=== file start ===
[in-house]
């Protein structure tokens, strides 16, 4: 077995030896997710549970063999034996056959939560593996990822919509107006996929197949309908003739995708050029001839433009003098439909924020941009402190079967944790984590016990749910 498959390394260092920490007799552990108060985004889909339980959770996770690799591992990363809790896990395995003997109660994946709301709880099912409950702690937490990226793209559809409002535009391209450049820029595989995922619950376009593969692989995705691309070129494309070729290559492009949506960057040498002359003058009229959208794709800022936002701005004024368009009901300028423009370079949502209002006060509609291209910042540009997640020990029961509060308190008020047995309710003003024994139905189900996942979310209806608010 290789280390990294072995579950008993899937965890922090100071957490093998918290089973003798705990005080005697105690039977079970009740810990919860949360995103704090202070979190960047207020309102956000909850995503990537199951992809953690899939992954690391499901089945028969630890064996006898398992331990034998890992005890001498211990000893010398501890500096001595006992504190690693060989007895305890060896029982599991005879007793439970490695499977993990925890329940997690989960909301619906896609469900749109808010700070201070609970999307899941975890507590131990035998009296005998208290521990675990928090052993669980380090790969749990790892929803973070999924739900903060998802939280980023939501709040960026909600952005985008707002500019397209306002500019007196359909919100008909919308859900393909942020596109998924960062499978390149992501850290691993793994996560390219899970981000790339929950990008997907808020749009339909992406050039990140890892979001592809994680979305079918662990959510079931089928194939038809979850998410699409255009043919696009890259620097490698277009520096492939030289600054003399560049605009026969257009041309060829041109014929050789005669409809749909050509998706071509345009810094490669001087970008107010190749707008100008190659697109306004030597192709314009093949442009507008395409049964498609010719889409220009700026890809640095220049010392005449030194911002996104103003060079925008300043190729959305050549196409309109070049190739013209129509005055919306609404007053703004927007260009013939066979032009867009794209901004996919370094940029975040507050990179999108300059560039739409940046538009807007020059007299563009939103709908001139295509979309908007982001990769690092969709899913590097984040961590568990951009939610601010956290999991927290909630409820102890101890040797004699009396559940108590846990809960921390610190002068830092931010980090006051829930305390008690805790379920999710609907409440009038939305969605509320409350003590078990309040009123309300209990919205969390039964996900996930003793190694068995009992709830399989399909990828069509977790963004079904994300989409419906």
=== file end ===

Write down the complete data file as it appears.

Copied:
[in-house]
């Protein structure tokens, strides 16, 4: 077995030896997710549970063999034996056959939560593996990822919509107006996929197949309908003739995708050029001839433009003098439909924020941009402190079967944790984590016990749910 498959390394260092920490007799552990108060985004889909339980959770996770690799591992990363809790896990395995003997109660994946709301709880099912409950702690937490990226793209559809409002535009391209450049820029595989995922619950376009593969692989995705691309070129494309070729290559492009949506960057040498002359003058009229959208794709800022936002701005004024368009009901300028423009370079949502209002006060509609291209910042540009997640020990029961509060308190008020047995309710003003024994139905189900996942979310209806608010 290789280390990294072995579950008993899937965890922090100071957490093998918290089973003798705990005080005697105690039977079970009740810990919860949360995103704090202070979190960047207020309102956000909850995503990537199951992809953690899939992954690391499901089945028969630890064996006898398992331990034998890992005890001498211990000893010398501890500096001595006992504190690693060989007895305890060896029982599991005879007793439970490695499977993990925890329940997690989960909301619906896609469900749109808010700070201070609970999307899941975890507590131990035998009296005998208290521990675990928090052993669980380090790969749990790892929803973070999924739900903060998802939280980023939501709040960026909600952005985008707002500019397209306002500019007196359909919100008909919308859900393909942020596109998924960062499978390149992501850290691993793994996560390219899970981000790339929950990008997907808020749009339909992406050039990140890892979001592809994680979305079918662990959510079931089928194939038809979850998410699409255009043919696009890259620097490698277009520096492939030289600054003399560049605009026969257009041309060829041109014929050789005669409809749909050509998706071509345009810094490669001087970008107010190749707008100008190659697109306004030597192709314009093949442009507008395409049964498609010719889409220009700026890809640095220049010392005449030194911002996104103003060079925008300043190729959305050549196409309109070049190739013209129509005055919306609404007053703004927007260009013939066979032009867009794209901004996919370094940029975040507050990179999108300059560039739409940046538009807007020059007299563009939103709908001139295509979309908007982001990769690092969709899913590097984040961590568990951009939610601010956290999991927290909630409820102890101890040797004699009396559940108590846990809960921390610190002068830092931010980090006051829930305390008690805790379920999710609907409440009038939305969605509320409350003590078990309040009123309300209990919205969390039964996900996930003793190694068995009992709830399989399909990828069509977790963004079904994300989409419906």